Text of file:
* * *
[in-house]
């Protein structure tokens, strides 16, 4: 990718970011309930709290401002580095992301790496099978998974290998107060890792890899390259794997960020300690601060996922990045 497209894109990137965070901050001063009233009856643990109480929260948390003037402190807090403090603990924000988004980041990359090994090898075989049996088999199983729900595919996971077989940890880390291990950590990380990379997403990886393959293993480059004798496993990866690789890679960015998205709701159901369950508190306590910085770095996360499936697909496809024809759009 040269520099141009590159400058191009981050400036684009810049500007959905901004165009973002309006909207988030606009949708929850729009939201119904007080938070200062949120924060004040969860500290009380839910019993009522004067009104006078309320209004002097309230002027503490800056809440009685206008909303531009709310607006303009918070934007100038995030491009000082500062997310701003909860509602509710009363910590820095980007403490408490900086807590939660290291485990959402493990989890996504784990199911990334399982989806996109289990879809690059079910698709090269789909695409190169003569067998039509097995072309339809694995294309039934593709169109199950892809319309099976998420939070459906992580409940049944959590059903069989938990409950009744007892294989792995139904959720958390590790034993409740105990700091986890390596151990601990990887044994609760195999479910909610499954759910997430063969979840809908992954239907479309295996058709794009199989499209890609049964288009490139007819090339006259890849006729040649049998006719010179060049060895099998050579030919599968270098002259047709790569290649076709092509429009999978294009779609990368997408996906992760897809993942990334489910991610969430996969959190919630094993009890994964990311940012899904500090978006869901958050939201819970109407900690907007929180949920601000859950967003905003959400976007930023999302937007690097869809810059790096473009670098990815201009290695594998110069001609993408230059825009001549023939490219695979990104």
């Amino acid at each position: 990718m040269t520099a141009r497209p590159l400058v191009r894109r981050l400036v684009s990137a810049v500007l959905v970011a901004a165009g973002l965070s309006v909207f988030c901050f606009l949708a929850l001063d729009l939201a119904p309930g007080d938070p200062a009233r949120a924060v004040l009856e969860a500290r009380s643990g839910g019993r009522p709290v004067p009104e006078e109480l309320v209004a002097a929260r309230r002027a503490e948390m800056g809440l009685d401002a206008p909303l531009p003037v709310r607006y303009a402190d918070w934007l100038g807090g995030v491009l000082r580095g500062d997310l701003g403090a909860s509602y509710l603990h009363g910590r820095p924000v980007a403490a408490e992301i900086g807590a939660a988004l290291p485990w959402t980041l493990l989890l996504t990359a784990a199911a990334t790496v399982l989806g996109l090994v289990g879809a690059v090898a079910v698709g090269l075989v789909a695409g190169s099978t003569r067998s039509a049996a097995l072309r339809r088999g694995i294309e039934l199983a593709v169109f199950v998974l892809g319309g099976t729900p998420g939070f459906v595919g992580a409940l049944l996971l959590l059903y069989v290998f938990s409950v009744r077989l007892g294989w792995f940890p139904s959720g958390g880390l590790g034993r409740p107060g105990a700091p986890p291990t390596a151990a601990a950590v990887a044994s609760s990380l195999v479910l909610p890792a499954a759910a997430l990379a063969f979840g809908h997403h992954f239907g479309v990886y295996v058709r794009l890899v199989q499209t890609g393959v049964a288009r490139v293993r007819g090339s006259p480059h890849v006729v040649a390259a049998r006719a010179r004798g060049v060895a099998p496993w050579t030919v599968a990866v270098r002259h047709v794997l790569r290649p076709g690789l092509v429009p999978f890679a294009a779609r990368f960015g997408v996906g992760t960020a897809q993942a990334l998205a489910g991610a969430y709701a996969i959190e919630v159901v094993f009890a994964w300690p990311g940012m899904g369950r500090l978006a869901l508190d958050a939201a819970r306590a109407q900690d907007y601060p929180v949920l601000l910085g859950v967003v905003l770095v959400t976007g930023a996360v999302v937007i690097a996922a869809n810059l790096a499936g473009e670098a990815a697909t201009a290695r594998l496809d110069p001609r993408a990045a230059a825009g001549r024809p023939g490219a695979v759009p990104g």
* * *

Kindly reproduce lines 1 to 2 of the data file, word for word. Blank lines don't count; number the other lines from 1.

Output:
[in-house]
């Protein structure tokens, strides 16, 4: 990718970011309930709290401002580095992301790496099978998974290998107060890792890899390259794997960020300690601060996922990045 497209894109990137965070901050001063009233009856643990109480929260948390003037402190807090403090603990924000988004980041990359090994090898075989049996088999199983729900595919996971077989940890880390291990950590990380990379997403990886393959293993480059004798496993990866690789890679960015998205709701159901369950508190306590910085770095996360499936697909496809024809759009 040269520099141009590159400058191009981050400036684009810049500007959905901004165009973002309006909207988030606009949708929850729009939201119904007080938070200062949120924060004040969860500290009380839910019993009522004067009104006078309320209004002097309230002027503490800056809440009685206008909303531009709310607006303009918070934007100038995030491009000082500062997310701003909860509602509710009363910590820095980007403490408490900086807590939660290291485990959402493990989890996504784990199911990334399982989806996109289990879809690059079910698709090269789909695409190169003569067998039509097995072309339809694995294309039934593709169109199950892809319309099976998420939070459906992580409940049944959590059903069989938990409950009744007892294989792995139904959720958390590790034993409740105990700091986890390596151990601990990887044994609760195999479910909610499954759910997430063969979840809908992954239907479309295996058709794009199989499209890609049964288009490139007819090339006259890849006729040649049998006719010179060049060895099998050579030919599968270098002259047709790569290649076709092509429009999978294009779609990368997408996906992760897809993942990334489910991610969430996969959190919630094993009890994964990311940012899904500090978006869901958050939201819970109407900690907007929180949920601000859950967003905003959400976007930023999302937007690097869809810059790096473009670098990815201009290695594998110069001609993408230059825009001549023939490219695979990104």